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In every issue of St Kilda Bites, we are proud to feature a special restaurant that produces irresistible & unique food that we would have no hesitation in recommending for a memorable dining experience… Woods of Windsor is our choice for this issue of St Kilda Bites

Woods of Windsor is a secretly elegant slice of the American depression slunk into 21st century Chapel Street, and attention to detail is the name of the game in this well executed restaurant. Taxidermied animals and faded, dated artwork contribute magnificently to the very real sensation that you’ve stumbled upon a 1929 speakeasy. Glamorous low lighting and bills handed over in copies of HG Wells classics (every bibliophile’s dream) thrilled my period drama loving soul, a real sense of old-school Hollywood is evoked through these well chosen props.

My companion and I began with some classic cocktails at the impeccably stocked bar. A focus on whisky is truly evident throughout the cocktail menu, which boasts perfectly matched cigar and whiskey partnerships.

Chef Nick Stanton has created a menu that fuses bold, heavy flavours and meats, with the gentle umami quality of Japanese ingredients: hay smoked Kingfish sashimi with dashi dressing, pickled celery and avruga caviar. The sashimi is of an excellent, pearly quality, with dashi fusing with the pickled celery to provide both a zingy finish and balancing accompaniment to the relatively rich caviar.
The zucchini flowers, stuffed with delectably salty goat’s cheese and fresh beetroot also displayed Stanton’s talents of balancing taste and richness.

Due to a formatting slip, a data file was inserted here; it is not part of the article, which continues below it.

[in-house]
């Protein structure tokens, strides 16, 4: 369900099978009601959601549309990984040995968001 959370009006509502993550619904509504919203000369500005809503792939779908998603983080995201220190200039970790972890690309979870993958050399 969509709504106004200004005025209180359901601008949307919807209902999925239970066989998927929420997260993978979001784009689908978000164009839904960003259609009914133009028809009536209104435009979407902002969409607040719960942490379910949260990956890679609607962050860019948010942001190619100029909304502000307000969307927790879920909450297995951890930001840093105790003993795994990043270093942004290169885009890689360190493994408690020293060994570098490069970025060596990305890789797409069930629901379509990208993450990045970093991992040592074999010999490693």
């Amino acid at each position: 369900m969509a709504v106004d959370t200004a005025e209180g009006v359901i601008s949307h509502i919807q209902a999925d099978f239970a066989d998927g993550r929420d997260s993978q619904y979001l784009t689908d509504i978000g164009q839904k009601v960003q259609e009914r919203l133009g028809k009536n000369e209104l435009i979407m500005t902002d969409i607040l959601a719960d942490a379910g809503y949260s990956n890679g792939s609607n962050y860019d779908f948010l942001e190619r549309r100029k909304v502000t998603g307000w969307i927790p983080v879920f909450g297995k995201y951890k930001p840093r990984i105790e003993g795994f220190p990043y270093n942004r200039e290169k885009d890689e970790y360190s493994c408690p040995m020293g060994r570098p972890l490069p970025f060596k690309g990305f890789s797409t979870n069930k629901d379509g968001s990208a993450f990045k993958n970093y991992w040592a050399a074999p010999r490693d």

Already feeling we may have over indulged a touch, our mains arrived. The hanger steak, with its classic bold and gamey flavours, was expertly cooked. Accompanied by a beautiful medley of cabbage, adorable crumbed bone marrow and oyster blade, it simply melted on the tongue. It was topped with a rich, flavoursome gravy, ensuring the dish was comforting and homely, while retaining a modern edge that provided the kick to remind you that it is, in fact, early 2013.

The Otway Pork two-ways was another testament to the expert precision in the kitchen. A roasted loin and crispy, crackly rib was generously paired with caramelized peach. The sweet, classic peach really brought out the best features of the pork, with its springy texture and naturally sweet flavour. Served with an additional side of sauce, this dish could almost be too much, and so the shallot and choucroute have been expertly selected to offset this sweetness. Despite two very full tummies and sensual overload, there was no way we were going to skip dessert.

With three excellent options, including a peanut butter bar with raspberry sorbet and a chocolate delice with hokey pokey ice cream, choosing dessert was a serious negotiation. We settled on the summer berry pudding: a tumbler of clotted cream, light berry granita and texturally terrific pop rock candy, which was more of a pop rock biscuit. It was a perfect dish to farewell summer; light, fun and showcasing the best of nature’s summer bounty.

Given the success of sibling café; Yellow Bird, owners Dean Bowden and Clint Hyndman could have easily duplicated the atmosphere, menu and bar. Instead they opted for something completely different, alternate to the typically hipster, shabby-chic eateries and bars dotted along Chapel Street. When combined with the talents of Chef Nick Stanton, Woods of Windsor stands tall. It is like a breath of dusty fresh air.

Woods of Windsor

108 Chapel St, Windsor

Ph: (03) 95211900


A collaboration between our two genial female food critics Miss Nibbles and Peckish Pom

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